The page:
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Overview of Different Types of Bachelor’s Degree Programs Available to Students

Higher Education Articles April 2, 2015

Bachelor’s degrees usually take four years to complete after high school and are the highest undergraduate degrees available in the United States. Students interested usually take general education classes and choose a major for in-depth study that provides a well-rounded postsecondary education.

Overview of Bachelor’s Degree Programs

At least 120 undergraduate credits comprise a bachelor’s degree program, which splits between a major field of study with electives and core courses, and general education classes. While a minimum of 12 credits are required per semester to ensure full-time status, at least 15 credits per semester may be needed by students in order to complete the coursework within four years.

One credit equals 15 hours per semester – the equivalent of an hour every week – of classroom work, in addition to requisite preparation outside the classroom. In order to augment the coursework in some bachelor’s degree programs, a capstone project or thesis are required.

Types of Bachelor’s Degrees

The Bachelor of Science (B.S.) and Bachelor of Arts (B.A.) are the two most common academic bachelor’s degrees offered by schools. Schools offer more in-depth study in the major chosen and the ways in which to apply the practical applications taught through professional bachelor’s degrees, such as a Bachelor of Architecture (B.Arch.), Bachelor of Engineering (B.E.), Bachelor of Music (B.M.), Bachelor of Fine Arts (B.F.A.), or Bachelor of Business Administration (B.B.A.). For instance, more performance courses may be required in the Bachelor of Music (B.M.) program while a Bachelor of Arts (B.A.) in Music focuses on analysis and theory.

How a Bachelor of Science (B.S.) Differs From a Bachelor of Arts (B.A.)

Schools more commonly offer Bachelor of Arts (B.A.) degrees in liberal art fields, while commonly offering Bachelor of Science (B.S.) programs in business, engineering, sciences, and math. However, programs leading to either degree can be found by students in most fields of study.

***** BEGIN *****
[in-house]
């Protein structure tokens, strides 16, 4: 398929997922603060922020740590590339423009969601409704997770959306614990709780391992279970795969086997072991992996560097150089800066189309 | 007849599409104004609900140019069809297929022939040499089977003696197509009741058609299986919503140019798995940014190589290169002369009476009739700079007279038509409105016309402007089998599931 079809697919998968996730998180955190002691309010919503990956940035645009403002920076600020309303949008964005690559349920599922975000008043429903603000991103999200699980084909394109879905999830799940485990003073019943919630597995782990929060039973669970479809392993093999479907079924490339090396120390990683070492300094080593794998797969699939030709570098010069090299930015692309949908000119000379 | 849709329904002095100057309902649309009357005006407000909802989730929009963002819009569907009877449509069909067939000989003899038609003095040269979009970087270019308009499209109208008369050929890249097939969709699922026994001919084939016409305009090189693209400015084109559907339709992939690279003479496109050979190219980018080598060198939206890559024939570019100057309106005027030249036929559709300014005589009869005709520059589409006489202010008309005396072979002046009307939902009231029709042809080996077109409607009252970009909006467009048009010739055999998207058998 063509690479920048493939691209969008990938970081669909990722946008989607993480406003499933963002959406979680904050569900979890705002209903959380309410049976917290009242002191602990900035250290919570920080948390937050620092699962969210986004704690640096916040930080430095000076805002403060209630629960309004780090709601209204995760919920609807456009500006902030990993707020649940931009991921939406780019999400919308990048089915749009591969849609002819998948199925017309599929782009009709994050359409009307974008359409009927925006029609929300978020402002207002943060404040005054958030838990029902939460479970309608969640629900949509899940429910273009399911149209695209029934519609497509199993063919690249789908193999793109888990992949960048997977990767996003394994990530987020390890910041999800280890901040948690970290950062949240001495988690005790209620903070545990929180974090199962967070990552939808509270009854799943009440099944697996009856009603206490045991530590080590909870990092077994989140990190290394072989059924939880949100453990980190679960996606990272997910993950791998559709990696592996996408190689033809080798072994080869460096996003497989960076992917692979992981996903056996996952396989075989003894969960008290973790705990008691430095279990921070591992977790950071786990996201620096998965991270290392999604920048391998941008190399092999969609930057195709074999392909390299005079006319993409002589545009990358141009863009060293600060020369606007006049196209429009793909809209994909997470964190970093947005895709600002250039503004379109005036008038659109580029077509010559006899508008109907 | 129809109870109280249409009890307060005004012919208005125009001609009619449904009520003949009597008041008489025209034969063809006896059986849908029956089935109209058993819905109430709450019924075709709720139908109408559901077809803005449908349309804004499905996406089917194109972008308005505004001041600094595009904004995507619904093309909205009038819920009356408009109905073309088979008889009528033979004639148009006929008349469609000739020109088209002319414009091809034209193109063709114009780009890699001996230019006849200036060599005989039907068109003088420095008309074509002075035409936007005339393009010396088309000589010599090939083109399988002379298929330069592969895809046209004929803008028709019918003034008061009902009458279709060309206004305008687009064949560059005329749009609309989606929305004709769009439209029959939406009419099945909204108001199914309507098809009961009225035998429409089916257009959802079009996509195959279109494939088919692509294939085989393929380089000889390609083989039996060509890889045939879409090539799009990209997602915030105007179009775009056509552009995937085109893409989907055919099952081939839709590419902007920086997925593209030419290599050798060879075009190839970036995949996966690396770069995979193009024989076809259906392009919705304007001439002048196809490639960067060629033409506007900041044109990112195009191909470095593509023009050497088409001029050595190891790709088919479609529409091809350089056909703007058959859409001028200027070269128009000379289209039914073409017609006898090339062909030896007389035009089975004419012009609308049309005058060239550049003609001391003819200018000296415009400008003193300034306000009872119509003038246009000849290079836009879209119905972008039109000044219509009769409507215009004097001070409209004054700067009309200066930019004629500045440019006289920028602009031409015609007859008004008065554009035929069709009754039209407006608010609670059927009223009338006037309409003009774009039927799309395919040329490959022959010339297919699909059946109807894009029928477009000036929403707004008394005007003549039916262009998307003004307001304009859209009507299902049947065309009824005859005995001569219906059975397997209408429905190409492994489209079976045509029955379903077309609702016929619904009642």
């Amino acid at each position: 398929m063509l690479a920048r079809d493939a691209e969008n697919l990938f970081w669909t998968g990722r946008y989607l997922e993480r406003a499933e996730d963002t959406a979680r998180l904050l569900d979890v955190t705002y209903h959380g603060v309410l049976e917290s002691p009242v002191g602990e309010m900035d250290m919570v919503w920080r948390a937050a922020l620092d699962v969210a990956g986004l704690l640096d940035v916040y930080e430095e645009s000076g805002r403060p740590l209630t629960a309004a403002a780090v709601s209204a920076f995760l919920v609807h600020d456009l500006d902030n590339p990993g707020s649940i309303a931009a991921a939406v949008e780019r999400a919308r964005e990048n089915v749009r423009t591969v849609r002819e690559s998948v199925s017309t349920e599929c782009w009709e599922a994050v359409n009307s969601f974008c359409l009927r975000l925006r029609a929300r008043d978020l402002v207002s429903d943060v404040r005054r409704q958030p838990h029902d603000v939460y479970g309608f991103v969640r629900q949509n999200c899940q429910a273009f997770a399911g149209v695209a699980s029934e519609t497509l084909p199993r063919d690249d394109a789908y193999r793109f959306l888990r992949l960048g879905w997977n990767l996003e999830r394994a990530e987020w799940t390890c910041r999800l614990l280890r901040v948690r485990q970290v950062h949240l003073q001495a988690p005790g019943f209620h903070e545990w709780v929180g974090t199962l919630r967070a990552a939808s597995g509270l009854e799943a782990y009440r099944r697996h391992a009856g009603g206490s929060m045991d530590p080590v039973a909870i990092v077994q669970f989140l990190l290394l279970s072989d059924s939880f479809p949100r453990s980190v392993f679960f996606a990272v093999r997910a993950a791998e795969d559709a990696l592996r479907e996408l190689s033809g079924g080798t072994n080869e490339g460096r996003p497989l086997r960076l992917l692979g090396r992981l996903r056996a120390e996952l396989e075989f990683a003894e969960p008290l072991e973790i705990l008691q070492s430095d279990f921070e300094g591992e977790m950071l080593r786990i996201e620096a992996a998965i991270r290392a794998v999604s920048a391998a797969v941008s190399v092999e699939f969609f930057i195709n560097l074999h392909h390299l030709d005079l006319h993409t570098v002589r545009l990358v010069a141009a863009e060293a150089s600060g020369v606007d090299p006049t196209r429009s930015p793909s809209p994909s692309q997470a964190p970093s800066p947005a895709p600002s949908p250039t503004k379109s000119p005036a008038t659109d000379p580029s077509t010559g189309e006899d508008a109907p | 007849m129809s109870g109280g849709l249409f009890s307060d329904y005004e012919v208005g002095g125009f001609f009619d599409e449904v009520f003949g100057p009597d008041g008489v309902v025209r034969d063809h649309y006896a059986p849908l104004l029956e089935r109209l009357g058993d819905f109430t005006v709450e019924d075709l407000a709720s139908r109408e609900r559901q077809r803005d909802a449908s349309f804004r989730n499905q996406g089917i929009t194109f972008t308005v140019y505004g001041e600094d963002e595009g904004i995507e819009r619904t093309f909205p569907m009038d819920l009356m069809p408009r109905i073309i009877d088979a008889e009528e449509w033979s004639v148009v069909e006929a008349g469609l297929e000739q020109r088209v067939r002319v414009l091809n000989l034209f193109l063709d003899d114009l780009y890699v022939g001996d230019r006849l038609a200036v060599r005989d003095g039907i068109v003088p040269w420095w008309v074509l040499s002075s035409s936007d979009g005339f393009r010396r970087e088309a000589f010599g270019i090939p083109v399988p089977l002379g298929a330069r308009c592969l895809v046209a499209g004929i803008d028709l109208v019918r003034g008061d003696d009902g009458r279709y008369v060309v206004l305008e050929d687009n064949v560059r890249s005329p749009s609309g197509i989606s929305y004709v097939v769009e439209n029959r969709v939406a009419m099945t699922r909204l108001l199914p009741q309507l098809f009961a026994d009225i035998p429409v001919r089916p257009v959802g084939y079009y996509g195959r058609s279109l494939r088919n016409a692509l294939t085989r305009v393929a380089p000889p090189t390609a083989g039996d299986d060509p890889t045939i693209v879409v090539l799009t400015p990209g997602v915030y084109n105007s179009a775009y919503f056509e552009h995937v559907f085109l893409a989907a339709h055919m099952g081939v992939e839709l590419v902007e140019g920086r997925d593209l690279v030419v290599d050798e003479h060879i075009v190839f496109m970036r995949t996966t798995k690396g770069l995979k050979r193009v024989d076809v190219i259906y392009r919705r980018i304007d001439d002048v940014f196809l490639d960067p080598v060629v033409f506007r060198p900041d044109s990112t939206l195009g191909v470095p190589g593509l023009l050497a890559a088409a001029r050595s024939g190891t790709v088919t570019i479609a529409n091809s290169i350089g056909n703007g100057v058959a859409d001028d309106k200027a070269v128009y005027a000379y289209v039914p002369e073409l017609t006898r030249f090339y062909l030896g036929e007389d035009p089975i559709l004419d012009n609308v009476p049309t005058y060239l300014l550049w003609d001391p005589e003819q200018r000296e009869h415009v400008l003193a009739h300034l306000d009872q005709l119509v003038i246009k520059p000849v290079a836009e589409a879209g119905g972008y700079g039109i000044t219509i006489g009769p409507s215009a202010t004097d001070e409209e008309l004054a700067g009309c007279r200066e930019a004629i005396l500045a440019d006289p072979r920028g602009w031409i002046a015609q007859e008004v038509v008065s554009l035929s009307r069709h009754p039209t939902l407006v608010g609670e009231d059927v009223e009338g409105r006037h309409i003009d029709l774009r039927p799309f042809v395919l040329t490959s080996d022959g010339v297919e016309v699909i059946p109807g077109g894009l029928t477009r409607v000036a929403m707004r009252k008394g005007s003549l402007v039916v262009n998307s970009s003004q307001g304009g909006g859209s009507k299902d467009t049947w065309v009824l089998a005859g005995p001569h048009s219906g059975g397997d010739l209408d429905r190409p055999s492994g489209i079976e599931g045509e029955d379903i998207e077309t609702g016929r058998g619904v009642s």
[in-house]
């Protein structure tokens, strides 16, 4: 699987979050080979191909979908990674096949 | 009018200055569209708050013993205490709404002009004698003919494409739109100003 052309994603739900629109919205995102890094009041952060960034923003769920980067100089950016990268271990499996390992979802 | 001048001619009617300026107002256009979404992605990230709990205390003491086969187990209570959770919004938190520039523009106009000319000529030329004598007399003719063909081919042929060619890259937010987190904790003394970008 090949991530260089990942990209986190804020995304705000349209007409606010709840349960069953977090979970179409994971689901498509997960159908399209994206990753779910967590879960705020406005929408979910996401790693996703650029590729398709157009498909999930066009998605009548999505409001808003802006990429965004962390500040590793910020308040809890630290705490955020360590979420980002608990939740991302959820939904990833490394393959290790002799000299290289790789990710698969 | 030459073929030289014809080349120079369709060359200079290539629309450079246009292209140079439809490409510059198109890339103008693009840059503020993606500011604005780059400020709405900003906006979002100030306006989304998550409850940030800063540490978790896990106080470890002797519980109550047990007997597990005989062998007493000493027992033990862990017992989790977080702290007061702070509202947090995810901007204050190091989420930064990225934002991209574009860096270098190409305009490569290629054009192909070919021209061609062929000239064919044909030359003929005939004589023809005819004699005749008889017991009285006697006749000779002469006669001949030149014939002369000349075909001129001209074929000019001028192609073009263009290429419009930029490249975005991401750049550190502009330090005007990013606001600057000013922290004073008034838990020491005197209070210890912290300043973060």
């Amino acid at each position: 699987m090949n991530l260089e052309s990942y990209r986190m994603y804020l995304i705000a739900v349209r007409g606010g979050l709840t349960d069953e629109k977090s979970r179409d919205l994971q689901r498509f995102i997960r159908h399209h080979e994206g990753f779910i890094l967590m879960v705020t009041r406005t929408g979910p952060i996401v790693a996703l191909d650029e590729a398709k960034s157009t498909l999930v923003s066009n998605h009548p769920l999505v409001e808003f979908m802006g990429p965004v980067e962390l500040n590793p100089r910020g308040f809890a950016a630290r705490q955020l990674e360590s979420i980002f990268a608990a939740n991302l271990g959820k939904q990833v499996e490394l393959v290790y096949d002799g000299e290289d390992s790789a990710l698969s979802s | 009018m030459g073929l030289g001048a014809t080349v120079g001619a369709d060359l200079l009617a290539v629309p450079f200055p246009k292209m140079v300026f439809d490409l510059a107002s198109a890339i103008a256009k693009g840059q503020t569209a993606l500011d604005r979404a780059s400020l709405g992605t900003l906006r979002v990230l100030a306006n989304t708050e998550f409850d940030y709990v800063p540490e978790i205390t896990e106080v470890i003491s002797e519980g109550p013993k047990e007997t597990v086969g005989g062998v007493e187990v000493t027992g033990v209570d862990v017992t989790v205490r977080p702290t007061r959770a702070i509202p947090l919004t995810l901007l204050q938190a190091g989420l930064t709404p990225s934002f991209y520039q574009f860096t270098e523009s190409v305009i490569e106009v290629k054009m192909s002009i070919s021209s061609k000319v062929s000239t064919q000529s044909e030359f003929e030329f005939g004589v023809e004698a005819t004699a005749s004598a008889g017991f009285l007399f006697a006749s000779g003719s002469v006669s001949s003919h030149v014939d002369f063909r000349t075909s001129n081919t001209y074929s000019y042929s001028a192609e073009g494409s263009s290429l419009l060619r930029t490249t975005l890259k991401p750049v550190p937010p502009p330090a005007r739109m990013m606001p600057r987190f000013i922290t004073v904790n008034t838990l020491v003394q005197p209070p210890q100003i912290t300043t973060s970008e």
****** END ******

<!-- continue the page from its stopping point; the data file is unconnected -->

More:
The required general education curriculum, regardless of the chosen major, is the primary difference between a B.S. and a B.A. Additional courses in science and math are required within the core coursework of a Bachelor of Science (B.S.) degree, while additional credits in philosophy, literature, and foreign language are available in the coursework of a Bachelor of Arts (B.A.) program.

Choice of a Major

Students seeking a bachelor’s degree must choose a major, and they must often make the choice no later than the end of their second year, whereby the remainder of their studies can be focused accordingly. For instance, a Bachelor of Science (B.S.) in Chemistry is earned by chemistry majors. Many schools require students to take roughly half of their courses in the chosen major and closely related fields.

Areas of Study

Specialized schools may offer a limited number of majors. For example, a major in biology is unlikely to be offered at an art school; likewise, videography may not be an available option to students enrolled in a business school. Liberal art schools and universities offer majors such as the following:

•Foreign Llanguage
•Business administration

After Completing the Degree

During the 2009 – 2010 academic year, over 1.6 million degrees were conferred (U.S. Department of Education). Many employers for white collar jobs expect candidates to hold at least a bachelor’s degree; graduates of the bachelor’s program may also choose to earn a master’s degree or doctorate.

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